Dan_Patterson

Raster - Array conversion for multidimensional problems... 

Blog Post created by Dan_Patterson Champion on Feb 20, 2018

It isn't quite false advertising. 

I will attribute it to an omission based on the needs of the many rather than on the needs of the few.

 

The story is in code...

# ---- start with an array ------

# ---- any data, floats for a tiny place over 5 days -----

array([[[  0.,   1.,   2.,   3.],
        [  4.,   5.,   6.,   7.],
        [  8.,   9.,  10.,  11.]],

       [[ 12.,  13.,  14.,  15.],
        [ 16.,  17.,  18.,  19.],
        [ 20.,  21.,  22.,  23.]],

       [[ 24.,  25.,  26.,  27.],
        [ 28.,  29.,  30.,  31.],
        [ 32.,  33.,  34.,  35.]],

       [[ 36.,  37.,  38.,  39.],
        [ 40.,  41.,  42.,  43.],
        [ 44.,  45.,  46.,  47.]],

       [[ 48.,  49.,  50.,  51.],
        [ 52.,  53.,  54.,  55.],
        [ 56.,  57.,  58.,  59.]]])

# ---- save to a raster *.tif ----------------

r = arcpy.NumPyArrayToRaster(a)
r.save("c:/temp/np2rast.tif")

# ---- load it back in to check your work ----

b = arcpy.RasterToNumPyArray("c:/temp/np2rast.tif")

# ---- seems to only read the first 'day' ---
array([[  0.,   1.,   2.,   3.],
       [  4.,   5.,   6.,   7.],
       [  8.,   9.,  10.,  11.]])

# ---- well that isn't good, hmmmm  ---------------
# The
rasters = []
for i in range(a.shape[0]):
    ai = a[i]
    rast = arcpy.NumPyArrayToRaster(ai)
    r_name = "in_memory/a{:0>3}.tif".format(i)
    rasters.append(r_name)
    rast.save(r_name)
rasters = ";".join([i for i in rasters])

rasters
'in_memory/a000.tif;in_memory/a001.tif;in_memory/a002.tif;in_memory/a003.tif;in_memory/a004.tif'

fname = "c:/temp/np2rast_comp.tif"
arcpy.management.CompositeBands(rasters, fname)  # ---- let's give Arc* another chance
c = arcpy.RasterToNumPyArray(fname)

# ---- everything is back as it should be -----------

array([[[  0.,   1.,   2.,   3.],
        [  4.,   5.,   6.,   7.],
        [  8.,   9.,  10.,  11.]],

       [[ 12.,  13.,  14.,  15.],
        [ 16.,  17.,  18.,  19.],
        [ 20.,  21.,  22.,  23.]],

       [[ 24.,  25.,  26.,  27.],
        [ 28.,  29.,  30.,  31.],
        [ 32.,  33.,  34.,  35.]],

       [[ 36.,  37.,  38.,  39.],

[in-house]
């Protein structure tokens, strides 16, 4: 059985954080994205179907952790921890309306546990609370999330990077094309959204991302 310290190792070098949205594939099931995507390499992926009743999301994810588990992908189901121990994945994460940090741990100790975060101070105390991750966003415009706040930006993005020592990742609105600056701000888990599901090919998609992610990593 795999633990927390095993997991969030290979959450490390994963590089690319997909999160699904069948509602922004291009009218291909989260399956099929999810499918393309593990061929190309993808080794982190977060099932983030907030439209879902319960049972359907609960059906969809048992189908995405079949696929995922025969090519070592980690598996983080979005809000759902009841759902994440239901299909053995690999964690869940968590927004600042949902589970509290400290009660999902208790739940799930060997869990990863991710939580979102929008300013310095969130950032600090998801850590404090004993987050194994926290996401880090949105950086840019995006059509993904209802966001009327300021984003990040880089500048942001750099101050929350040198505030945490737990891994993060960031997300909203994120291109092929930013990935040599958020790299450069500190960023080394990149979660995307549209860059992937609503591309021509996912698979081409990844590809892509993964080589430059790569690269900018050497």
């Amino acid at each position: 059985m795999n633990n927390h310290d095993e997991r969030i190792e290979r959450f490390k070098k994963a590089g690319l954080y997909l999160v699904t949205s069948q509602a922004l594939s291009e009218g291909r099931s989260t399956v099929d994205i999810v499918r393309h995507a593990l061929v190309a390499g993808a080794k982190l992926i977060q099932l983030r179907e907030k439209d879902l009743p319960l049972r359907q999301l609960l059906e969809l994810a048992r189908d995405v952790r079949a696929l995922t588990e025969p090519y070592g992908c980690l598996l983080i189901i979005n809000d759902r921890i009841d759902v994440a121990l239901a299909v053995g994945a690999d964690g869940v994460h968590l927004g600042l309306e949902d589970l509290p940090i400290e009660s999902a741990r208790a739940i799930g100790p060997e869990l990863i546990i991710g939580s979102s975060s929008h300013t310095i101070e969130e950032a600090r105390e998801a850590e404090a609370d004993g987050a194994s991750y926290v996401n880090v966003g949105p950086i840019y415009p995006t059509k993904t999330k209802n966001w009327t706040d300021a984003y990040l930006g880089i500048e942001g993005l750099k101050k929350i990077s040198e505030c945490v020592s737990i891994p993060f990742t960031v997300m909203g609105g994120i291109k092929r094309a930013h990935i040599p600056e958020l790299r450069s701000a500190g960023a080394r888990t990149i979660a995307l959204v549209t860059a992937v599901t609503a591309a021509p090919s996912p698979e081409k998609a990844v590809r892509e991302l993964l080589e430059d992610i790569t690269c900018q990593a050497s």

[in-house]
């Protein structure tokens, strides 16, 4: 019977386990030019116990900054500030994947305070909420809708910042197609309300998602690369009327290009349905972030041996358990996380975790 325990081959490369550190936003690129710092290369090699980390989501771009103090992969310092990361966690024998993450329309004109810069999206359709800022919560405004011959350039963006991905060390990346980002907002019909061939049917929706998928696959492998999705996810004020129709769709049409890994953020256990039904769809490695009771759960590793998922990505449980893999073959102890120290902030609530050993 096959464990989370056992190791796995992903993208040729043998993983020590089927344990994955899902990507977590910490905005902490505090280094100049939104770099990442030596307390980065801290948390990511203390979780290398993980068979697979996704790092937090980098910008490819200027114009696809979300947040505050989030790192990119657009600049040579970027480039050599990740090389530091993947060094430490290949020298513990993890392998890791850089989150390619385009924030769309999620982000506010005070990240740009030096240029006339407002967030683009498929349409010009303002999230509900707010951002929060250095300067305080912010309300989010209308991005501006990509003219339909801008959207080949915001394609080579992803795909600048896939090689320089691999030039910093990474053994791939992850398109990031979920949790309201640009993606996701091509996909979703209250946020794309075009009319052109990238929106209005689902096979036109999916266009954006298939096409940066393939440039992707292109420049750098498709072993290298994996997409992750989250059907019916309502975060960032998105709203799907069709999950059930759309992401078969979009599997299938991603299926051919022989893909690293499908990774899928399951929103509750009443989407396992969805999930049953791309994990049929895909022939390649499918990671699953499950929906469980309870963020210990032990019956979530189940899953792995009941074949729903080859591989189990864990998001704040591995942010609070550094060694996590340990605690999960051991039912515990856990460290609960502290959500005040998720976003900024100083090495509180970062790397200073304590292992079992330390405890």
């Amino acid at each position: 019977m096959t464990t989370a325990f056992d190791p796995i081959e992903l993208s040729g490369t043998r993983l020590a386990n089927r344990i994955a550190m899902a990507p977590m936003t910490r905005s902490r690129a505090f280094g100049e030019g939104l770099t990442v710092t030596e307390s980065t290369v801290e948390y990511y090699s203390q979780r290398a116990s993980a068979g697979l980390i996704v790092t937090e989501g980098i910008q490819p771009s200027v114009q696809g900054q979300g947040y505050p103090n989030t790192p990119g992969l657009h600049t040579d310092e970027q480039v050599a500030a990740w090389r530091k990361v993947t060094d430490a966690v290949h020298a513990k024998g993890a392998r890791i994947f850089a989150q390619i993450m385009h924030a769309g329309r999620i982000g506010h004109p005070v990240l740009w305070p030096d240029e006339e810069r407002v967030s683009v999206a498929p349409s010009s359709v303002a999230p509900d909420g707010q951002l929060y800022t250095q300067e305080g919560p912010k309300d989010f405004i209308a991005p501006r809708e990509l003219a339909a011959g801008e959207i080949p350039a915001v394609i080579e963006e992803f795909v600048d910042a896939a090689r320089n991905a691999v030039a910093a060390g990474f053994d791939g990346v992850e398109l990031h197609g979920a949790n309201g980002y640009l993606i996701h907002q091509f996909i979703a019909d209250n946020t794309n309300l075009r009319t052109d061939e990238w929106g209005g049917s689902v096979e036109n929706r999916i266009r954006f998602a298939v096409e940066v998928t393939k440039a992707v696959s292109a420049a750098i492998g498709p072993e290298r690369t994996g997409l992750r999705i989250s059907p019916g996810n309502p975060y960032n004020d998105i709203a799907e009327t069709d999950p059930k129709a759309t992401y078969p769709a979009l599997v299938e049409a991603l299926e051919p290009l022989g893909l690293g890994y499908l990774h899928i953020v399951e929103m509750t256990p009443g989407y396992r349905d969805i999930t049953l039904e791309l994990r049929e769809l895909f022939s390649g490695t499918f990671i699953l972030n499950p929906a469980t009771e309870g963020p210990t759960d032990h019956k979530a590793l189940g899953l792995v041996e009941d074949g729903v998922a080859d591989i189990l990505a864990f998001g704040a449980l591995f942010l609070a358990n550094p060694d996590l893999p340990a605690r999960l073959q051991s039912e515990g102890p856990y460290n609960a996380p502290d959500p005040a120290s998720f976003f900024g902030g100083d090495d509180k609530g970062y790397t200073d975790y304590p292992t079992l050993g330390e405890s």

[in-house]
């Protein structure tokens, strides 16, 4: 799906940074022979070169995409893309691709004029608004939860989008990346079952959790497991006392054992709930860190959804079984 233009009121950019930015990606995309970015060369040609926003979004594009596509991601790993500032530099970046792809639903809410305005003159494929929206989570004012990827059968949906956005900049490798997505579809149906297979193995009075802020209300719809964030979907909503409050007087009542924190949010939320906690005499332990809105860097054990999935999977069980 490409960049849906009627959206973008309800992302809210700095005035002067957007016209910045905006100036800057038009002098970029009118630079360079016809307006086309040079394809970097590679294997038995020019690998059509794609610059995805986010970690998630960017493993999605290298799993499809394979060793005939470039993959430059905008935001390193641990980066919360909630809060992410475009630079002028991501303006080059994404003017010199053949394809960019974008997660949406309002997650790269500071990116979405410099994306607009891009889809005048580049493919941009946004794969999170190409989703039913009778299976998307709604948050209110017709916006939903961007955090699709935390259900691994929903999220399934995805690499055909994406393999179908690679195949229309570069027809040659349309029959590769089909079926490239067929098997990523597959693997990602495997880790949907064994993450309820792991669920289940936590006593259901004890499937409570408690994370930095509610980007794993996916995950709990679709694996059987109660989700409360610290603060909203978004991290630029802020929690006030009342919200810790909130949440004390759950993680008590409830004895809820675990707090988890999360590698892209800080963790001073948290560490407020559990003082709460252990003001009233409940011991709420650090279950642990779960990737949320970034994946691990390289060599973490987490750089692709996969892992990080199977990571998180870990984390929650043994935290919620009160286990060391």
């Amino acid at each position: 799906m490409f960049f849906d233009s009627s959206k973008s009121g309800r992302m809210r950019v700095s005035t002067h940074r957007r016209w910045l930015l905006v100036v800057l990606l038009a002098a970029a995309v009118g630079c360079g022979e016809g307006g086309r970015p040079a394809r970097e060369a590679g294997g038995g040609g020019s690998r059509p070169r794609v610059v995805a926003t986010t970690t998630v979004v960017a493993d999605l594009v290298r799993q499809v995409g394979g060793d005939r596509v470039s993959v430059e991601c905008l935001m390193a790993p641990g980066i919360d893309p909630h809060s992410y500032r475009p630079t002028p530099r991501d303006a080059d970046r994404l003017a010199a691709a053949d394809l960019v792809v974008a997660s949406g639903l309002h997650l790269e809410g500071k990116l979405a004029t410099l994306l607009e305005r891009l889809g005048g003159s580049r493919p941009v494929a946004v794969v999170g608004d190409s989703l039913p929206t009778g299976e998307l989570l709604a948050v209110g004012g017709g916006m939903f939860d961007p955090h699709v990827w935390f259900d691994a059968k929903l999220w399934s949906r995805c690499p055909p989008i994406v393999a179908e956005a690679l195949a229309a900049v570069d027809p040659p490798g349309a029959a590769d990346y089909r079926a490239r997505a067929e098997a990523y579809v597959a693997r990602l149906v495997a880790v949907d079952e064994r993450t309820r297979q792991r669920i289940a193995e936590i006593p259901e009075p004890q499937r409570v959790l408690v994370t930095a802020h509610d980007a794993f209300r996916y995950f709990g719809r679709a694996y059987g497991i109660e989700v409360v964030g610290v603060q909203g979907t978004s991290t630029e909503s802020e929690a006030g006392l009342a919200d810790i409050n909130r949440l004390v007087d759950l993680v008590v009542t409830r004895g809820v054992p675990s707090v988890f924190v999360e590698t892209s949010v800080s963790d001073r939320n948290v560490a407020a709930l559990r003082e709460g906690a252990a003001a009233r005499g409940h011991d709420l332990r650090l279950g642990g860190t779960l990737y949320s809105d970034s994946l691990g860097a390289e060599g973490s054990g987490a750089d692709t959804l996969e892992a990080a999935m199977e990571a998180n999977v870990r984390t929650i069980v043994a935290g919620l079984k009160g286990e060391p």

[ 40.,  41.,  42.,  43.],
        [ 44.,  45.,  46.,  47.]],

       [[ 48.,  49.,  50.,  51.],
        [ 52.,  53.,  54.,  55.],
        [ 56.,  57.,  58.,  59.]]])

 

Now if you followed so far, I have made reference to working with numpy arrays to do a lot of work.  Rarely do I have the need to bring a 'raster' (ie *.tif) back in to ArcGIS PRO or ArcMap.  I did and discovered, that arcpy.RasterToNumPyArray seems to only like bringing back  a limited amount of data, probably with the expectation that user wants to map floating point values (ie 1 band) or integer values ( ie 3 bands for a 'picture'/'map').

 

This is a work-around, built-in.

 

You can of course store anything numeric in a tiff.  How about some statistics for our array 'a'.

 

mins = np.min(a, axis=0)
maxs = np.max(a, axis=0)
avg = np.mean(a, axis=0)
rang = np.ptp(a, axis=0)
medn = np.median(a, axis=0)

stats = [mins, maxs, avg, rang, medn]
rasters = []
for i in range(5):
    ai = stats[i]
    rast = arcpy.NumPyArrayToRaster(ai)
    r_name = "in_memory/a{:0>3}.tif".format(i)
    rasters.append(r_name)
    rast.save(r_name)
rasters = ";".join([i for i in rasters])

arcpy.management.CompositeBands(rasters, "c:/temp/stats.tif")
<Result 'c:\\Temp\\stats.tif'>

s = arcpy.RasterToNumPyArray("c:/temp/stats.tif")

# ---- in order, min, max, avg, range, median ----
array([[[  0.,   1.,   2.,   3.],
        [  4.,   5.,   6.,   7.],
        [  8.,   9.,  10.,  11.]],

       [[ 48.,  49.,  50.,  51.],
        [ 52.,  53.,  54.,  55.],
        [ 56.,  57.,  58.,  59.]],

       [[ 24.,  25.,  26.,  27.],
        [ 28.,  29.,  30.,  31.],
        [ 32.,  33.,  34.,  35.]],

       [[ 48.,  48.,  48.,  48.],
        [ 48.,  48.,  48.,  48.],
        [ 48.,  48.,  48.,  48.]],

       [[ 24.,  25.,  26.,  27.],
        [ 28.,  29.,  30.,  31.],
        [ 32.,  33.,  34.,  35.]]])

# ---- It won't make for a nice map, but your data is there

Next up, explorations of the limitations of working with *.tif files for multidimensional raster/array data.  

There are a number of options within the Esri suite of software, some of it relies in part on open source offerings.  Some of these (ie libtiff and tifffile) have even made it into open source software too (ie GDAL, scipy.ndimage and skimage etc etc), kindof like open source-open source.

 

Enough for now.

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